Colonoscopies: Just Get It Done

Amber Chrischilles | March 25th, 2024

“Just get it done,” is the main message that Albert City resident Alan Sundblad, colon cancer survivor and BVRMC patient, would like to share with people who are thinking about getting a colonoscopy.

Even if you feel you are healthy, colon cancer can go undetected with minimal symptoms.

Sundblad has always been one who puts his health first by exercising regularly and eating healthy. Finding out that he had stage three colon cancer after his colonoscopy last summer, done by Buena Vista General Surgeon Dr. John Armstrong, came as a surprise as he hadn’t experienced any symptoms and he didn’t have a family history of colon cancer.

“My health was good and is good, so I was surprised. It caught me off guard. When you hear the word cancer, you think, ‘okay, what am I in for now?’” says Sundblad. “Whether you are in good health or not, it could still happen to you.”

Sundblad underwent surgery that removed the cancerous section of his colon followed by chemotherapy treatments at BVRMC’s Oncology & Infusion Center as a preventative measure. Now, Sundblad celebrates that he is cancer-free and has completed his chemotherapy treatments.

After his surgery, a nurse gave Sundblad an assignment: to encourage others to get a colonoscopy. To complete his assignment, he now encourages his family and friends to talk to their doctors about getting a colonoscopy.

“By all means, just get it done and get it over with,” says Sundblad when talking about colonoscopies. “I’m glad and I’m fortunate that I did it.”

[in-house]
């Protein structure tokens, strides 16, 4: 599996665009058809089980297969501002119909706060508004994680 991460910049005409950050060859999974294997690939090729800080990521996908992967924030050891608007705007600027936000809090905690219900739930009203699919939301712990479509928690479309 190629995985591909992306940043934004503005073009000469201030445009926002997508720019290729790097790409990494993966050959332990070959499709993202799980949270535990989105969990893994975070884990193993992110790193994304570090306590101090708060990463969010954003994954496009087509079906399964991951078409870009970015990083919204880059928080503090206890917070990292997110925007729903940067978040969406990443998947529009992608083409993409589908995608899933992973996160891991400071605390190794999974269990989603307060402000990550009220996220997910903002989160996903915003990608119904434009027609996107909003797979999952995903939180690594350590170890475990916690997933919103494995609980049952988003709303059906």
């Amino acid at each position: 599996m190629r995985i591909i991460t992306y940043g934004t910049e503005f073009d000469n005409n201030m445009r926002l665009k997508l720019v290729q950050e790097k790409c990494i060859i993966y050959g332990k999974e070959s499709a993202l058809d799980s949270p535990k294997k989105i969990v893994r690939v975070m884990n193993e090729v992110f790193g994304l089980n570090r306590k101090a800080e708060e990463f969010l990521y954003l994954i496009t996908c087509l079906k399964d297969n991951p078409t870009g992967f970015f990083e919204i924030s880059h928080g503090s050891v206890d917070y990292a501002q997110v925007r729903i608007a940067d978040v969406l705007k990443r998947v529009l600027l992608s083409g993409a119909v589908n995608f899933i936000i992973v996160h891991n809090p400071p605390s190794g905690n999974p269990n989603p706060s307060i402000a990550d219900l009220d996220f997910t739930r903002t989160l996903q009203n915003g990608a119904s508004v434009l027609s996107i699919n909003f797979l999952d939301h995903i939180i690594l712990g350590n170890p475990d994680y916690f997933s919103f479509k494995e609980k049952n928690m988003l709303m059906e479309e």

While colonoscopies can sound uncomfortable or seem inconvenient, they are one of the most important health screenings you can do. A colonoscopy is a procedure that examines your colon and rectum, checking for things such as cancer or polyps.

“A colonoscopy is a simple procedure that may seem daunting to some, but it is not something that should be put off as it is imperative to catch cancer at its earliest stages,” says BVRMC Director of Same Day Surgery Julie Anderson. “Raising awareness about colorectal cancer and colonoscopies by talking to your friends and family could potentially save a life.”

According to the American Cancer Society, colorectal cancer is the second leading cause of cancer-related deaths in both men and women in the United States. 1 in 24 people will be diagnosed with colorectal cancer in their lifetime.

Thankfully, colorectal cancer screenings can prevent cancer through early detection and removal of precancerous growths. Colonoscopies are the most common colorectal cancer screening test and can help reduce colorectal cancer by 40% and death by 60%.

In recent years, the number of older adults diagnosed with colorectal cancer has dropped because more people are getting screened. However, it is important to note that rates of colorectal cancer have been increasing in people younger than 55 years of age.

If you are over the age of 45 or have a family history of colorectal cancer, talk to your doctor about when you should get a colonoscopy.

BVRMC patient, Alan Sundblad, stands inside the main entrance of the hospital.